So the researchers are actually a few degrees of separation away from what they’re making their conclusion on. The first degree of separation – these are articles by journalists. So they are analysing someone else’s opinion, and that person is providing a condensed version of the game, and a select few images that they have curated.
The second degree of separation is the editorial context. The magazines are owned and curated by their hardware developers (e.g. PlayStation magazine and Sony). They have a vested interest in their platform success, and so will curate content they feel will generate sales. Because of this, I feel that this study is more of an analysis of female portrayals within the advertising industry. It is recognised that this is game advertising, but a definite sub-category nonetheless.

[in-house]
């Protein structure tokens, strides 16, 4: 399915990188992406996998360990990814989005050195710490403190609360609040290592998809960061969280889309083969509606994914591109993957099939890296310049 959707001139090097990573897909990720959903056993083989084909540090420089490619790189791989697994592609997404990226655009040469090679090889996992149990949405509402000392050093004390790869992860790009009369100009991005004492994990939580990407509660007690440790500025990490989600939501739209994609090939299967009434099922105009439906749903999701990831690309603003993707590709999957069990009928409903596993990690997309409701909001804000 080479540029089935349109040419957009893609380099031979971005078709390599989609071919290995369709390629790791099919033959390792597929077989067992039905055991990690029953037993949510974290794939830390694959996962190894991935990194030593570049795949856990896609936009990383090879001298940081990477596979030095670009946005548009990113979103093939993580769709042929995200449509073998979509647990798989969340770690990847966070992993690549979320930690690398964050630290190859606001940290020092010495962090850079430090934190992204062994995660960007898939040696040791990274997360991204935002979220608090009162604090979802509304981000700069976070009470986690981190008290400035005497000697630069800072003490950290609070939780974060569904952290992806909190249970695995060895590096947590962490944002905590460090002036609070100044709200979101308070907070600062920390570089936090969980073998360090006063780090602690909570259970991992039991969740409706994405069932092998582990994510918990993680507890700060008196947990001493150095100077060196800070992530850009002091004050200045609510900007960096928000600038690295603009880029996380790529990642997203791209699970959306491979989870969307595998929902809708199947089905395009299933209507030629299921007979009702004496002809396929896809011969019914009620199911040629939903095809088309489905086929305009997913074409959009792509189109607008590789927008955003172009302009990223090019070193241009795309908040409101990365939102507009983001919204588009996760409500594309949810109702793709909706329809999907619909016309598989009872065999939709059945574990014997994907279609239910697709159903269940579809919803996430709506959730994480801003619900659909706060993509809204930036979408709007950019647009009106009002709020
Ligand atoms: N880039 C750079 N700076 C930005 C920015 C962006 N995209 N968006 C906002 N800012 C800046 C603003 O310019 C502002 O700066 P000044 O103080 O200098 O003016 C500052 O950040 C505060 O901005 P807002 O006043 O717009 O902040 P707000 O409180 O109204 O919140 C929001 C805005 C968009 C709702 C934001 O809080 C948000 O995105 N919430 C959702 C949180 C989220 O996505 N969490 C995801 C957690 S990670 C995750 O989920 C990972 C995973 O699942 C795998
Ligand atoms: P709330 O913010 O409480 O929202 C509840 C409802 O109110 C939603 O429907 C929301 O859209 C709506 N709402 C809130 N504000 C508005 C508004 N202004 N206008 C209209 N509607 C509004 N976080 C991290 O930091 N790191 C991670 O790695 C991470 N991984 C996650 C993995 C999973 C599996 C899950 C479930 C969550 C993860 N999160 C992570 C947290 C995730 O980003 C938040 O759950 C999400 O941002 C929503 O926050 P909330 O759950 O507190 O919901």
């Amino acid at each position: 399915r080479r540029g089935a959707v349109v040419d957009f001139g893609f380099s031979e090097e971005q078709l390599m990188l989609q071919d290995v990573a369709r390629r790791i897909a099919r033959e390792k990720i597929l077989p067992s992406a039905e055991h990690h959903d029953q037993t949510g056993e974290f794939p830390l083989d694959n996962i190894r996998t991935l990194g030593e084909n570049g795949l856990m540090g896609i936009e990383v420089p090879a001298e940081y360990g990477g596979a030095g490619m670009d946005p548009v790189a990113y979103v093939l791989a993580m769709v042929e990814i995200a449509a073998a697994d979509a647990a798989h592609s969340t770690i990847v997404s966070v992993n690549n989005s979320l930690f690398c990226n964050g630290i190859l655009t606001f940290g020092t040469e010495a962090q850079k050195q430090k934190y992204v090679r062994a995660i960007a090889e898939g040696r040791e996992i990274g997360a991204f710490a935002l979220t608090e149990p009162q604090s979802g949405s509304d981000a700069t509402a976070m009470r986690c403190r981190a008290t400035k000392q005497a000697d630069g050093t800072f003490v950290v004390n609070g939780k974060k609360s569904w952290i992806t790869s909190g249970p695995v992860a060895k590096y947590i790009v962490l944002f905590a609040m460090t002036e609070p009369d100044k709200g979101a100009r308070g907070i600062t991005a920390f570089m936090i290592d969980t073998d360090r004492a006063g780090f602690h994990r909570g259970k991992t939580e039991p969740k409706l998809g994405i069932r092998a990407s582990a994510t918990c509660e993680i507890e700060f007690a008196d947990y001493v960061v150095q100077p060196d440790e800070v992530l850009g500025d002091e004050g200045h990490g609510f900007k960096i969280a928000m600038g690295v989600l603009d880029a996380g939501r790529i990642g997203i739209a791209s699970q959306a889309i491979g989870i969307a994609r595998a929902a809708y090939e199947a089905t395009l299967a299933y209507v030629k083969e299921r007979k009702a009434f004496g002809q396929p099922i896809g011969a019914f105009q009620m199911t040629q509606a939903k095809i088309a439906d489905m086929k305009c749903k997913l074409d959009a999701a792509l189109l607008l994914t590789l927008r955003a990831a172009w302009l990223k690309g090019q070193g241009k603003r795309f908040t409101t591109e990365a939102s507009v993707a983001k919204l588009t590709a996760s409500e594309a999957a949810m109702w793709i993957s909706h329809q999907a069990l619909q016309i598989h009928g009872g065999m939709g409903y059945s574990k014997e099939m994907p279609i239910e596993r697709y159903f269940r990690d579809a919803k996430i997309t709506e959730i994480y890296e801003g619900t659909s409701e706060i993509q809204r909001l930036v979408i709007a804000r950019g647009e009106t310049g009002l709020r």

Consider also the context of these magazines and a look at the readership – a stereotypically male demographic. In the article the authors cite examples of hostile sexism in the advertising industry, particularly in products aimed at men (beer commercials), suggesting that adverts create more sexualised version of the game for sales purposes. However, it could be argued that the advertising does have to mirror the content of the game, and so overall ‘trends’ could still largely be examined.
There is also the problem of data collection. The coders were “instructed not to use their own perceptions, but instead were trained to code on how a typical person in the US would view the character”. This is a vague statement and introduces illusory superiority – a cognitive bias whereby individuals overestimate their own qualities relative to the general population. So is the coding is being done based on an assumption of a ‘typical person’ that would be a lot more susceptible to sexist portrayals of female characters?